White House Demo Day Celebrates Our Legacy as a Nation of Entrepreneurs and a Nation of Immigrants

Yesterday, the President hosted the first-ever White House Demo Day to celebrate the important role entrepreneurship plays in America’s economy, and to hear directly from innovators who are turning their ideas into indispensable products and services.

Just as America is a nation of entrepreneurs, it is also a nation of immigrants. Indeed, the U.S. Small Business Administration (SBA) found that immigrants are more likely than American-born individuals to start businesses. And studies by the Partnership for a New American Economy found that more than 40 percent of Fortune 500 companies were founded by immigrants or the children of immigrant and immigrant entrepreneurs are concentrated in high-growth industries, starting more than 25 percent of all businesses in seven of eight sectors of the economy that the U.S. government expects to grow the fastest over the next decade.

Both of these rich traditions – entrepreneurship and immigration – were fully on display at White House Demo Day.  Some highlights of immigrant entrepreneurs who joined the day’s events included:

  • Christopher Ategeka of Prevail:  Ugandan-born Ategeka, who lost both of his parents to HIV/AIDS, has dedicated his life to improving healthcare for those suffering from the disease. For his work, Ategeka earned a U.S. President’s Emergency Plan for AIDS Relief (PEPFAR) award. In 2013, Ategeka co-founded Privail with fellow University of California—Berkeley graduate Anwaar Al-Zireeni. The company is commercializing low-cost, early HIV detection technology developed by Al-Zireeni.
  • Privahini Bradoo of BlueOak: Born in India, raised in Oman and New Zealand, and educated in Boston, Bradoo pulls from her diverse life experiences to make a positive impact in the world and lead her company, BlueOak, an electronics-recycling firm that harvests valuable precious metals out of old smartphones and TVs. 
  • Luis von Ahn of Duolingo: A Guatemalan-born serial entrepreneur and computer scientist, von Ahn’s latest company – Duolingo – is a free language-learning platform with over 100 million users worldwide.
  • William Hakizimana of Export Abroad: A Rwandan native, Hakizimana was forced to flee his homeland on foot and live in refugee camps before moving to the United States with his family as a teenager. Now, as the CTO and Chief Data Scientist at Export Abroad, he helps U.S. manufacturers compete globally.  The company’s software platform helps companies navigate international trade and increase sales by providing global market research, curated leads, and customer-management tools.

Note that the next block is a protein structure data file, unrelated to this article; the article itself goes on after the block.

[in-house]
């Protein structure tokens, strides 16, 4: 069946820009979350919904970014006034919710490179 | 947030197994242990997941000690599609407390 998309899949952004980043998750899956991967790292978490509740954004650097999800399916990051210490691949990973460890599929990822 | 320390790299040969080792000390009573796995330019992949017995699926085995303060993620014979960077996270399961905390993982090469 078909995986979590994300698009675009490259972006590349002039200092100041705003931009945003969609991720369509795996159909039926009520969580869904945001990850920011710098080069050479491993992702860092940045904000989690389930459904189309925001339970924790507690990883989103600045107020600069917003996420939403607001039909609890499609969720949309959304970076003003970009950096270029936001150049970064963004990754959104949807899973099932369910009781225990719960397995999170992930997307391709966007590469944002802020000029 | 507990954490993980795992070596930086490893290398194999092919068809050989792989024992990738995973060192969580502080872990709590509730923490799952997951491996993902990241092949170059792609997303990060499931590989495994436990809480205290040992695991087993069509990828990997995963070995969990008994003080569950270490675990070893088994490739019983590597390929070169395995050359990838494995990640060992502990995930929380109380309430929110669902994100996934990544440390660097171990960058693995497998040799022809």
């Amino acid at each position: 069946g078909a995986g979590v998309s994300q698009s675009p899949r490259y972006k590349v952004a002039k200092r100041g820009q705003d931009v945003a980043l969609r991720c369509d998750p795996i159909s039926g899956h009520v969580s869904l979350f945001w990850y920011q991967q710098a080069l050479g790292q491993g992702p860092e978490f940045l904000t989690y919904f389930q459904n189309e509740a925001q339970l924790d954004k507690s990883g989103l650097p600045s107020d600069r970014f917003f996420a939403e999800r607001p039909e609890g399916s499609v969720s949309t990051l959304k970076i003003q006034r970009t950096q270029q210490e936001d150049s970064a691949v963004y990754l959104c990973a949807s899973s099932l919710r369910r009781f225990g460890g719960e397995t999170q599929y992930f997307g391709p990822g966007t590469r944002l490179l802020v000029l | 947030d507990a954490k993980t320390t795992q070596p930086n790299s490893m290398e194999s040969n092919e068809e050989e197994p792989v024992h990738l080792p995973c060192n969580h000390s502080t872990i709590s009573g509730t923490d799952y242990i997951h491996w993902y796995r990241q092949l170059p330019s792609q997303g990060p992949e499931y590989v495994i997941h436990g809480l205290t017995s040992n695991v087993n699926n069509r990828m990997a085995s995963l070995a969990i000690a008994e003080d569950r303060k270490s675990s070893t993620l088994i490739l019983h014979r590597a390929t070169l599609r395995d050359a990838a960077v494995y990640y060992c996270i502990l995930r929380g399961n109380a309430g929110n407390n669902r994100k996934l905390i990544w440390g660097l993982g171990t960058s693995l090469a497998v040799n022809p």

The Obama Administration is committed to honoring the legacy of innovation and competitiveness that has helped make our country great.  Immigrants have contributed significantly to this legacy, helping to found industries and spur innovation throughout our country’s history. 

We will continue to welcome immigrant entrepreneurs to our shores and are pursuing administrative reforms to clear the path for job-creating entrepreneurs. 

For example, as a part of the White House Task Force on New Americans, the SBA is, in collaboration with local partners, hosting SBA 101 trainings for new Americans to highlight SBA tools and resources for immigrants and refugees who want to start or grow their businesses.  SBA has also launched the “Made it in America” campaign to highlight new Americans who have used SBA services and programs to build their own small business. 

And later this year, the Department of Homeland Security (DHS) will issue new policies that will, for the first time, clarify dedicated immigration pathways for entrepreneurs who seek to start and grow their companies here. Entrepreneurs who meet certain criteria for creating jobs, attracting investment, and generating revenue within the United States will be eligible for temporary status or a green card. More than ever before, these “startup visa” pathways will allow the world’s most promising and innovative entrepreneurs to innovate and hire here in America.

You can learn more about all of the extraordinary entrepreneurs at White House Demo Day here, and more about the President’s actions on immigration here.

Cecilia Muñoz is Director of the White House Domestic Policy Council.

Your Federal Tax Receipt